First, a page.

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By Kristy Siegfried | 15 October, 2019

WHAT YOU NEED TO KNOW

Aid agencies scramble to respond to civilian exodus in north-east Syria. With tens of thousands of people fleeing an air and ground offensive in northeast Syria that started last week, aid workers are rushing to provide food, water and medical assistance. UNHCR said today that it had distributed blankets and other relief items to some 31,800 people who have fled to the towns of Al-Hassekeh and Tal Tamer. Many people reportedly fled without documents or other belongings and some families have been separated in the chaos. Some 460 people have crossed into neighbouring Iraq since Sunday while another 2,000 people are estimated to have fled to areas close to the Iraqi border. UNHCR said that as of today, aid workers could no longer safely access Ain Issa camp near the border town of Tell Abiad where 13,000 people were staying. Hundreds of women and children reportedly fled shelling that hit the camp on Sunday.

Hundreds of asylum-seekers affected by large fire on Greek island. The fire broke out on Monday evening outside the Vathy reception centre on the Greek island of Samos, which is housing more than 5,500 asylum-seekers in facilities designed for 660. Police said it was unclear how it started but several hundred people are thought to have lost their shelters and possessions. Earlier on the same day, at least three people were reportedly injured during clashes between groups of Syrian and Afghan asylum-seekers. Last month, an asylum-seeker died when a fire broke out at Moria reception centre on the island of Lesvos. In a report released on Monday, UNHCR warned that conditions at overcrowded centres on the islands are dire with thousands of refugees and migrants exposed to risks, including poor sanitary conditions, fire hazards, and mounting tensions. Meanwhile, Al Jazeera reports that a rubber boat sank off the coast of western Turkey on Monday, leaving one child dead and another missing. The Turkish coastguard rescued 33 of 35 people who were attempting to cross the Aegean Sea to Greece.


WHAT’S ON OUR RADAR

EU sees spike in arrivals of Afghan asylum-seekers. Reuters reports that so far this year, Afghans have made up the largest number of asylum-seekers arriving to the European Union, outnumbering Syrians. According to EU and Iranian officials, many of the new arrivals from Afghanistan were living in Iran before crossing through Turkey into Europe. Nearly 14,000 Afghans arrived to Europe between January and September this year, according to UNHCR figures. Most have come via Greece where they now account for 37 per cent of some 32,000 refugees and migrants residing on the islands.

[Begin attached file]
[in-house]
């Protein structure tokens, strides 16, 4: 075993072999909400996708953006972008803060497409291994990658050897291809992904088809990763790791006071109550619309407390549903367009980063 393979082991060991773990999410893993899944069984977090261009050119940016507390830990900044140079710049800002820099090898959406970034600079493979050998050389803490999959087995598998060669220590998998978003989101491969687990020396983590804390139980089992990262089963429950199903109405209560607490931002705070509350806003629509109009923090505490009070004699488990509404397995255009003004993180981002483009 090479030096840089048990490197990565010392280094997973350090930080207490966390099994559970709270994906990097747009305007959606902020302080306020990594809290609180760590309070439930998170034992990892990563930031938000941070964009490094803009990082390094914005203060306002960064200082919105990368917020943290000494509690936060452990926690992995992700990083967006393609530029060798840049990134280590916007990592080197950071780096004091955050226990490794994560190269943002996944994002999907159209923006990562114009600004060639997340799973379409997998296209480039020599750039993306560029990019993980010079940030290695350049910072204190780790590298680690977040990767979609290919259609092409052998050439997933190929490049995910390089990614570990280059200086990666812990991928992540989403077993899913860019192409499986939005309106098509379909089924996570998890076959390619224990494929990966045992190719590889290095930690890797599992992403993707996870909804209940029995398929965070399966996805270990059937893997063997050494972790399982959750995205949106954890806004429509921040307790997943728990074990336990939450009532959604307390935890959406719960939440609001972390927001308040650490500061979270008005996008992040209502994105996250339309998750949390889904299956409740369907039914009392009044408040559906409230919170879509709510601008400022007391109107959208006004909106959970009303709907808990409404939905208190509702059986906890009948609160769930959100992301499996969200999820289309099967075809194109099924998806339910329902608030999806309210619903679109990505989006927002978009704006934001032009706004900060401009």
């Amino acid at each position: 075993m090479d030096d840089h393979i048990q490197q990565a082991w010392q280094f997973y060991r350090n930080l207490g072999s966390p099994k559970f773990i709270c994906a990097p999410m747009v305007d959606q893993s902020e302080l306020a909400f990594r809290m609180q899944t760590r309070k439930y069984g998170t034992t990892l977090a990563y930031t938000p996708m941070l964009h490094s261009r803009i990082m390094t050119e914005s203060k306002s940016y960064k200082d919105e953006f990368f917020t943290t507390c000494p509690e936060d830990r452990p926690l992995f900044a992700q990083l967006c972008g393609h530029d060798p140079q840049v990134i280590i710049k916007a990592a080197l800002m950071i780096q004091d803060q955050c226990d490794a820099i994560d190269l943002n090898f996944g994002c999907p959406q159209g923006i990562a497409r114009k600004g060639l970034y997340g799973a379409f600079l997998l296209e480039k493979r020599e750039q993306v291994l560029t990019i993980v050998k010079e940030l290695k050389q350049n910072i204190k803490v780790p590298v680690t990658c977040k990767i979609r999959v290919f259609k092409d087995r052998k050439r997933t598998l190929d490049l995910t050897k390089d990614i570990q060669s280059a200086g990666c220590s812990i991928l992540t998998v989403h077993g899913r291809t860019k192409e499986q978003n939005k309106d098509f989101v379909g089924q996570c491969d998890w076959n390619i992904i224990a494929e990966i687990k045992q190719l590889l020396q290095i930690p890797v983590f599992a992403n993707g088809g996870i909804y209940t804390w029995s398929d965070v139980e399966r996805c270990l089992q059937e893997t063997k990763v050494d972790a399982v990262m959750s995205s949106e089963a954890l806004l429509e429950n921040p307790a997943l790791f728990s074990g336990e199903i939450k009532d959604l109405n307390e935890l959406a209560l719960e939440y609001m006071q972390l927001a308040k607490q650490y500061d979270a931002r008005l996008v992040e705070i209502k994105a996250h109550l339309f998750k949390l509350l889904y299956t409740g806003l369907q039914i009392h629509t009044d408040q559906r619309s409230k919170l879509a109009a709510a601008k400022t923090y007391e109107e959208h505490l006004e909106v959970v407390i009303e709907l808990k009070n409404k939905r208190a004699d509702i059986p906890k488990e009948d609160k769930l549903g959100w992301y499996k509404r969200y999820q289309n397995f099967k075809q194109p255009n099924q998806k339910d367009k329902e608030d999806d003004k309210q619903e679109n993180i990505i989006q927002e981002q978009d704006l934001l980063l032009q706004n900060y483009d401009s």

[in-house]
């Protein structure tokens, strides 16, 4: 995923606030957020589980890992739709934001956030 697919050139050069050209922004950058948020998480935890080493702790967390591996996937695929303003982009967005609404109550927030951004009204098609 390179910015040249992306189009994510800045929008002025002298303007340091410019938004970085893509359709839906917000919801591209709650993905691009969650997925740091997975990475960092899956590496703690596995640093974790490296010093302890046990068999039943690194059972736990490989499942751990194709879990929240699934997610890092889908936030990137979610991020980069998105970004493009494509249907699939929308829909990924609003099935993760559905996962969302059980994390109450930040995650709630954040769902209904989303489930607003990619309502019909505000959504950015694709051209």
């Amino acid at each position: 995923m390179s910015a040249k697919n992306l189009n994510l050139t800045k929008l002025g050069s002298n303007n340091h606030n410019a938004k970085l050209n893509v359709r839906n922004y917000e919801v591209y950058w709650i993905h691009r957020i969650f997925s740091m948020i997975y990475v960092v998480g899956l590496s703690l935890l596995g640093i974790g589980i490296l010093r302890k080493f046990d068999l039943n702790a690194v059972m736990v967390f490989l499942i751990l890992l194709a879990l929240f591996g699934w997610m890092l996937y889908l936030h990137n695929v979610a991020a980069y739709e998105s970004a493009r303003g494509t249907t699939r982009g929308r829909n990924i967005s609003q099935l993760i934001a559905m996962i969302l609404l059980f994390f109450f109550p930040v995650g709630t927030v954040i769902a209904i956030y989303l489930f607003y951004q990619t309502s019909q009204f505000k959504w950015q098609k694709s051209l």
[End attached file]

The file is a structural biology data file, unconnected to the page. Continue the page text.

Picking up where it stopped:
Zambia to pilot “qualifications passport” for refugees. A document attesting to a refugees’ higher education qualifications, work experience and language proficiency known as a “Qualifications Passport” will be launched in Zambia this month before being rolled out more widely. Based on a similar initiative launched by the European Council in 2017, UNESCO, UNHCR, the Zambian qualifications authority and the Norwegian Agency for Quality Assurance in Education are now testing whether a similar concept can be applied outside Europe. Lack of documents is one of the biggest obstacles to refuges accessing university education and jobs, according to UNHCR.

Addressing root causes of displacement. The Forced Migration Review today published a “mini-feature” containing seven articles on the topic of understanding and addressing root causes of displacement. The special feature includes an article on preventing displacement by UNHCR’s former Assistant High Commissioner for Protection, Volker Türk, and pieces on addressing root causes in Central America, Somalia and the Democratic Republic of the Congo. The feature aims to inform discussions on protection and solutions at the Global Refugee Forum in December which will review progress on the Global Compact on Refugees.


GET INSPIRED

Lual Mayen grew up in a refugee camp in northern Uganda after fleeing Sudan with his family. Now he is leading his own Washington DC-based company developing video games aimed at peace-building and conflict resolution. In his latest game, called Salaam, players adopt the role of a refugee as they journey from a war-torn country to a peaceful existence. Funds from the game benefit refugees through the company’s partnerships with various NGOs.


DID YOU KNOW?

At least 160,000 people have been displaced since fighting in northeast Syria escalated nearly a week ago.